Samuel L. Jackson almost never gets to carry a film. The chief attraction of “Coach Carter” is that he does.
As Ken Carter, a sporting-goods store owner who coaches a nearly hopeless basketball team, the Richmond Oilers, Jackson gets to play about 99 different variations of Stubborn. He’s obstinate with his wife and son, he kicks one kid off the team for being mouthy, he sends the rest of them off to do thousands of push-ups, and he cancels games by locking the doors to the gym.
Carter is committed to the idea that “student athletes” should be students first and athletes second. When they skip class and their grades lag, he administers his uniquely demanding variety of toughlove. He’s also less than tolerant when the team gets invited to a suburban pool party that’s been arranged by a seductive basketball groupie.
Jackson clearly connects with this showy part. Even when Carter appears to go too far, and his tactics inspire a showdown with parents, teachers and administrators, Jackson brings such authority to his decisions that you can’t help giving the character the benefit of the doubt. His ideas may seem eccentric, even self-destructive on the surface, but he often makes more sense than more experienced educators.
Unfortunately, the movie doesn’t tell us much about the people he’s battling and sometimes terrorizing. Carter’s son, Damien (Robert Ri’Chard), who drops out of a rival school in order to join dad’s Richmond team, is a sweet cipher. When one team member (Rick Gonzalez) becomes involved in a fatal shooting, and another impregnates his girlfriend (Ashanti), the movie approaches soap opera.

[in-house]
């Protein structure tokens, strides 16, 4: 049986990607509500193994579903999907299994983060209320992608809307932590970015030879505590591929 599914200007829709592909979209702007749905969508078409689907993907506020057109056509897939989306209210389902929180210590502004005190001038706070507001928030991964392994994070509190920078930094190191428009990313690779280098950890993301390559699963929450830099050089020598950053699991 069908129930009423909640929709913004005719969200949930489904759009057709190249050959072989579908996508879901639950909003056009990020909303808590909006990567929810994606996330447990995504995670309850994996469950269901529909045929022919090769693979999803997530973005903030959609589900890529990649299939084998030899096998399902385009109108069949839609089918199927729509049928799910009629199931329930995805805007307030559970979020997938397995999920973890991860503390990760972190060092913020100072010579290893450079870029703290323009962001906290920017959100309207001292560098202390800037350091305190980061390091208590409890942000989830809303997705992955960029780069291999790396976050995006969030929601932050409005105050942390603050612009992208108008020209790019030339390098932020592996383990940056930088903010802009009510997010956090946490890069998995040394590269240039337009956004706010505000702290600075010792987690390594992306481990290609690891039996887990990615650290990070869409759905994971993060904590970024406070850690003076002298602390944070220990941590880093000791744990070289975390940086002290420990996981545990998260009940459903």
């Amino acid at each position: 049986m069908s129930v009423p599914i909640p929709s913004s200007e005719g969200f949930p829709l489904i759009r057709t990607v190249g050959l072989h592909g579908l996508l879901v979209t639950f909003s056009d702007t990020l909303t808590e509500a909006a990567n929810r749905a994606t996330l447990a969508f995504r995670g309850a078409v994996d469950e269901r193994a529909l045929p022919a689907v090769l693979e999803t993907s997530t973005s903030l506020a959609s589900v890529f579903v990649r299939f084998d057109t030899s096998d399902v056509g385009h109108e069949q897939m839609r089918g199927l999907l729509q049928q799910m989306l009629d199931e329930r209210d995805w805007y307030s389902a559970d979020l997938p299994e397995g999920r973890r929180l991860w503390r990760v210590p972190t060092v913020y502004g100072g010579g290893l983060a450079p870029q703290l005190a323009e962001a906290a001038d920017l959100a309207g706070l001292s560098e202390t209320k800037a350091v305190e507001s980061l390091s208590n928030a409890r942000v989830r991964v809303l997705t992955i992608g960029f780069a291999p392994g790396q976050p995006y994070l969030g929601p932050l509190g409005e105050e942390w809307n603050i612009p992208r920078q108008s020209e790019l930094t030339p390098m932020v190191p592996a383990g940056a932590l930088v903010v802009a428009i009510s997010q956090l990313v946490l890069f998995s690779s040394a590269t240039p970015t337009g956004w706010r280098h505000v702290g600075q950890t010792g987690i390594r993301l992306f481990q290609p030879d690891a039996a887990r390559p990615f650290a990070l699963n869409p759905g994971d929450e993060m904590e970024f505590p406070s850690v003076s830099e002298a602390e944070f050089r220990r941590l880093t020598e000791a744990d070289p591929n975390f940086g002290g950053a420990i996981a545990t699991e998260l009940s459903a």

John Gatins and Mark Schwahn’s script is based on a true story, though much of it feels predigested and slickly “inspirational.” The real Carter made headlines in 1999 when he benched his entire undefeated team for skipping classes and getting poor grades, and the movie takes some pains to demonstrate how his harsh treatment boosted their academic performance.
It’s ultimately less about basketball than it is a story about a remarkably effective educator. In that respect, it has more in common with such fact-based films as “Stand and Deliver” and “Lean on Me” than its does with high-school sports movies. If you’re interested in court action, look elsewhere; except for the final game, which predictably provides the movie with its final drama, the focus is on learning, studying and building a future based on knowledge.
That’s an admirable goal. Still, the spectacle of several “F” students suddenly earning “B-minus” grades, and thereby becoming eligible to play crucial basketball games, comes off as pure fantasy. The story is true, yet the director, Thomas Carter (“Swing Kids,” “Save the Last Dance”), fails to make the turnaround convincing. The picture was produced by Paramount, but it feels more like Disney.
At two hours and 16 minutes, “Coach Carter” is also much too long for its simple story. With the notable exception of “Hoop Dreams,” perhaps no basketball movie should be allowed to run longer than two hours.